Two ways. Gradually and then suddenly
Montreal, April 20, 2020
This is what one of the protagonists in Hemingway’s 1926 novel The Sun Also Rises responds when asked how he went bankrupt. In many respects, this is how the Covid-19 crisis unfolded; gradually, until February 20th, and then suddenly. In fact, it sliced the quarter in two nearly equal parts. In the first part, from the beginning of the year through February 19th, markets continued to rise on the back of renewed growth optimism following the signing of the Phase I of the US-China trade agreement. As Covid-19 was barreling through China, the attack ordered by the US President against a top Iranian general in charge of the country’s foreign policy and ongoing money market dysfunctions were dismissed. In the second part, once outbreaks were revealed elsewhere in Asia and in Italy, things happened quite suddenly, sending risky assets reeling.
The result was that many equity markets experienced their fastest 30% decline in history before stabilizing in anticipation of immense stimulus programs. Still, at the end of the quarter, the MSCI All Countries World Index had declined 19.97% while the S&P 500 Index and the S&P TSX Composite lost 19.72% and 20.90%, respectively. Stocks outperforming were the large capitalization, higher quality and secular growth names who stand to benefit from the acceleration of the economic digitalization theme. Stocks underperforming were smaller capitalization with higher perceived cyclicality and those excessively leveraged.
Separately, credit markets also fell dramatically from their highs even though the downward movement occurred a couple of weeks after a similar move in the equity markets took place. In fact, it is only when the markets moved from a “risk-off” environment – an environment during which the behavior of safe assets tends to offset losses experienced on risky assets and where the premise of a diversified asset allocation policy works – to what we would characterize as a “risk out” environment, where even safe assets lose value as a synchronized deleveraging takes place across all asset classes, that the credit markets cratered. Over the quarter, the ICE Bank of America Merrill Lynch Global Corporate & High Yield Index and the ICE Bank of America Merrill Lynch US High Yield Master II Index declined 5.83% and 13.12%, respectively. Many markets broke daily and weekly records during the quarter, up and down, as the CBOE Volatility index surged to an intraday high of 85.47 and stayed above 50 for most of the month of March. This index oscillates between 15 and 20 normally.
A Recession by Decree and a Patchwork of Programs
For the first time in history, governments all over the world have imposed travel restrictions and self-confinement recommendations, called for the cancellation of large public gatherings and ordered the closure of a number of businesses providing services deemed “non-essential”. The immediate effect was a cascade of simultaneous sudden supply and demand shocks which were ultimately leading to near economic paralysis.
In order to offset the effects of having large parts of the global economy being shut down by decree, central bankers and governments responded by quickly assembling a patchwork of programs targeted to large and small corporations suffering from an abrupt drop in revenues and to the large number of individuals having to suddenly lost their employment. In the developed world, the magnitude of the programs announced range between 2% and 11% of the prior year Gross Domestic Product. In many countries, the legislation followed equally unprecedented actions by central bankers which are now engaging in open-ended quantitative easing and introduced their own economic backstop mechanisms.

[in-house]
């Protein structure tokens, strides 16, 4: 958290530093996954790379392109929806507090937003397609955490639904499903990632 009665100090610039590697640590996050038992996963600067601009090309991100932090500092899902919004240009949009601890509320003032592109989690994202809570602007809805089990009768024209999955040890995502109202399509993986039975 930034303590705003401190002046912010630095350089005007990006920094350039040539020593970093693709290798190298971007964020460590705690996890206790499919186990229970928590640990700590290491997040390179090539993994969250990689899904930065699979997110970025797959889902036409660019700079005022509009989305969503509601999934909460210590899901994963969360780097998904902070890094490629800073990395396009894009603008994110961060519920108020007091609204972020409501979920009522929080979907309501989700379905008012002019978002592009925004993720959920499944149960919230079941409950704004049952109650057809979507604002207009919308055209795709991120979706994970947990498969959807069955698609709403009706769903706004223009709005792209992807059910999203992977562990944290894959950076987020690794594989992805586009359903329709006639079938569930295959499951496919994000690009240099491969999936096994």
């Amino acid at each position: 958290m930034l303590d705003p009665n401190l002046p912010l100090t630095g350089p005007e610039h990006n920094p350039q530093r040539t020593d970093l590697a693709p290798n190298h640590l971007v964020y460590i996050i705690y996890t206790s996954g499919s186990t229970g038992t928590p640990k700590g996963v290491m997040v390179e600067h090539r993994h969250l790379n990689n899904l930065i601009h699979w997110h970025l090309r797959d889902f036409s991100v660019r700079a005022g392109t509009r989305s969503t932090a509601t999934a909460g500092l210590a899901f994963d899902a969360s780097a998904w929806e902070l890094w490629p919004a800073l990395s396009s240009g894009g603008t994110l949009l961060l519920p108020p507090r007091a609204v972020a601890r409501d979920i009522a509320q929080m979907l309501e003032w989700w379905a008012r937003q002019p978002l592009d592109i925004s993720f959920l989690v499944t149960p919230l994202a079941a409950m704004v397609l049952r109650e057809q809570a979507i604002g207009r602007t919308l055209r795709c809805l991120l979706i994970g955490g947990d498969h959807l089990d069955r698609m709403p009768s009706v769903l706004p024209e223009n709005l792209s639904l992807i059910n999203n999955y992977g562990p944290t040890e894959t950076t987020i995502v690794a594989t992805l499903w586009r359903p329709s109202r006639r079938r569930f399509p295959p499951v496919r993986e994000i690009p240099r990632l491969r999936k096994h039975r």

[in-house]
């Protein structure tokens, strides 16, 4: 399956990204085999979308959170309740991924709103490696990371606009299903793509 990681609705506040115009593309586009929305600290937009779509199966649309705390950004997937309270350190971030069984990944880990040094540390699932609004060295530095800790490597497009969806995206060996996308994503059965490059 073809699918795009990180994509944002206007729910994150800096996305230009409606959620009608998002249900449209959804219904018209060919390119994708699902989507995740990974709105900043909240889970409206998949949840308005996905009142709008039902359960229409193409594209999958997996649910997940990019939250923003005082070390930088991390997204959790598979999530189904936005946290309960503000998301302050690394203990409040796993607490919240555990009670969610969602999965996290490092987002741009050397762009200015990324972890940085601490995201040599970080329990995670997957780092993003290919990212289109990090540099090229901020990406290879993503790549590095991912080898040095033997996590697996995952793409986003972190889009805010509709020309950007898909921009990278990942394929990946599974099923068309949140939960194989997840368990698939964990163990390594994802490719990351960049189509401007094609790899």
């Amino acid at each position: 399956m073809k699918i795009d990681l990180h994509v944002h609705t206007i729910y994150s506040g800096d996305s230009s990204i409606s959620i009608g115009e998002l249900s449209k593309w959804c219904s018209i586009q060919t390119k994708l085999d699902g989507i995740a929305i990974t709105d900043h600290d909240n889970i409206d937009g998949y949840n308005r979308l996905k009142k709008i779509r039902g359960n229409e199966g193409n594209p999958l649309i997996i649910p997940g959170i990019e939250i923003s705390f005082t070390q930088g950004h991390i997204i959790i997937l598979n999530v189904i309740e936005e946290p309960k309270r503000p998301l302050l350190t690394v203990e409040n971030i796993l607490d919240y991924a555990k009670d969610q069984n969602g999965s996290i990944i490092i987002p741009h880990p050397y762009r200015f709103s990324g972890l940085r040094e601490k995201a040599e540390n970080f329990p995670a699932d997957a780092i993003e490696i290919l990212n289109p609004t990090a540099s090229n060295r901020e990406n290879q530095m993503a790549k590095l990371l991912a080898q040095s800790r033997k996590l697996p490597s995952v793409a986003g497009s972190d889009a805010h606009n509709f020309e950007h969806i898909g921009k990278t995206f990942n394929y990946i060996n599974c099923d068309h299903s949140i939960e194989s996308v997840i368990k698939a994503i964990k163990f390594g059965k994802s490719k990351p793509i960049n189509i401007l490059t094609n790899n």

While these announcements seemed to have the intended effect on the financial markets, at least temporarily, we remain concerned about the longer-term unintended consequences of these large scale Modern Monetary Theory (MMT) experiments, where central bank finances budget deficit by purchasing government debt issued to finance tax cuts or public spending increases. For those unfamiliar with this left-leaning theory, MMT holds that countries with their own central banks and with their own currencies do not need to worry about budget deficits and spending to spur economic growth so long as their central banks can purchase all the debt that the government issues. Opponents of MMT have decried it as oversimplified and exaggerated in that it supposedly offers great benefits without imposing a burden on anyone. Among other things, opponents argue that unrestrained budget spending could translate in a loss of confidence in a country’s central bank, which could lead to a severe depreciation in the value of the country’s currency and high domestic inflation. So far, inflation break-even have not moved much but we suspect that MMT is about to get tested. With that in mind, it may be relevant to start watching closely the evolution of the price of gold (which made a multi-year high on April 6th) as well as the spread of Chinese Government bonds over US Government bonds for an update on the status of the American exceptionalism dogma.
The other issue we are concerned with is that there is always a lag between policy announcement and its implementation. Since backlogs and errors are a normal feature of any government administration during normal circumstances, isn’t it likely that backlogs lengthen, that the frequency of errors increase and that citizens find it difficult to navigate through the innumerable programs being temporarily made available to find which one may apply to them?
Dividend and Interest Scarcity
Notwithstanding the various relief measures discussed above, as was the case following the Great Financial Crisis (GFC) we expect that many companies will be forced to cut dividends and that the percentage of companies that will default on their corporate bond payments will be greater than in recent years as Covid-19 hits free cash flow generation capacity. While those cuts might be temporary, this is important for investors who are dependent on dividends and coupons as sources of income supplement. This is a situation we will be monitoring closely over the next couple of weeks because with short-term rates back to virtually 0%, it leaves few options to investors.